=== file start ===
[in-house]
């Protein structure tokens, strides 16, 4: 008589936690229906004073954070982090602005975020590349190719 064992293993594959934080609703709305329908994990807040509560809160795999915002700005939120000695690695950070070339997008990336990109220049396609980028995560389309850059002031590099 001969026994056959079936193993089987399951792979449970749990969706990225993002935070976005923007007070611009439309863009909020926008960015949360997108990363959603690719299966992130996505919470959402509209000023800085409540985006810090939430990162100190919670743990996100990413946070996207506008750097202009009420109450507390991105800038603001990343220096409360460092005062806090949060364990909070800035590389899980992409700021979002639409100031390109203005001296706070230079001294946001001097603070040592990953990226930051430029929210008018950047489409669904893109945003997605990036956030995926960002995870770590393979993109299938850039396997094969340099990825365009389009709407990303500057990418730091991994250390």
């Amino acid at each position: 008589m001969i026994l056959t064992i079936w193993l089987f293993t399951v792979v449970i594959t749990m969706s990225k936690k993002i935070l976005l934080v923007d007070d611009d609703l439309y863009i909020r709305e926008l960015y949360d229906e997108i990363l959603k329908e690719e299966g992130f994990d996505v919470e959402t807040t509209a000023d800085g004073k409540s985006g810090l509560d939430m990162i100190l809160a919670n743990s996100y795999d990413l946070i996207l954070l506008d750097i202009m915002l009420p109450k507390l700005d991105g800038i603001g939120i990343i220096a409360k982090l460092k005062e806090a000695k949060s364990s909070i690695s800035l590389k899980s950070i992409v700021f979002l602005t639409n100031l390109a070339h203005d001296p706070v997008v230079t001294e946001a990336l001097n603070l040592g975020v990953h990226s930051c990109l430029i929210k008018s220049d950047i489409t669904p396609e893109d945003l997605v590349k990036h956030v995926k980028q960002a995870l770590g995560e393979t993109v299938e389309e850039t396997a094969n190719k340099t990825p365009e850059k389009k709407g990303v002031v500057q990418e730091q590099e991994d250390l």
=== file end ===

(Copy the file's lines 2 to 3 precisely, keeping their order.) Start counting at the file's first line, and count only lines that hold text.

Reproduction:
């Protein structure tokens, strides 16, 4: 008589936690229906004073954070982090602005975020590349190719 064992293993594959934080609703709305329908994990807040509560809160795999915002700005939120000695690695950070070339997008990336990109220049396609980028995560389309850059002031590099 001969026994056959079936193993089987399951792979449970749990969706990225993002935070976005923007007070611009439309863009909020926008960015949360997108990363959603690719299966992130996505919470959402509209000023800085409540985006810090939430990162100190919670743990996100990413946070996207506008750097202009009420109450507390991105800038603001990343220096409360460092005062806090949060364990909070800035590389899980992409700021979002639409100031390109203005001296706070230079001294946001001097603070040592990953990226930051430029929210008018950047489409669904893109945003997605990036956030995926960002995870770590393979993109299938850039396997094969340099990825365009389009709407990303500057990418730091991994250390």
């Amino acid at each position: 008589m001969i026994l056959t064992i079936w193993l089987f293993t399951v792979v449970i594959t749990m969706s990225k936690k993002i935070l976005l934080v923007d007070d611009d609703l439309y863009i909020r709305e926008l960015y949360d229906e997108i990363l959603k329908e690719e299966g992130f994990d996505v919470e959402t807040t509209a000023d800085g004073k409540s985006g810090l509560d939430m990162i100190l809160a919670n743990s996100y795999d990413l946070i996207l954070l506008d750097i202009m915002l009420p109450k507390l700005d991105g800038i603001g939120i990343i220096a409360k982090l460092k005062e806090a000695k949060s364990s909070i690695s800035l590389k899980s950070i992409v700021f979002l602005t639409n100031l390109a070339h203005d001296p706070v997008v230079t001294e946001a990336l001097n603070l040592g975020v990953h990226s930051c990109l430029i929210k008018s220049d950047i489409t669904p396609e893109d945003l997605v590349k990036h956030v995926k980028q960002a995870l770590g995560e393979t993109v299938e389309e850039t396997a094969n190719k340099t990825p365009e850059k389009k709407g990303v002031v500057q990418e730091q590099e991994d250390l």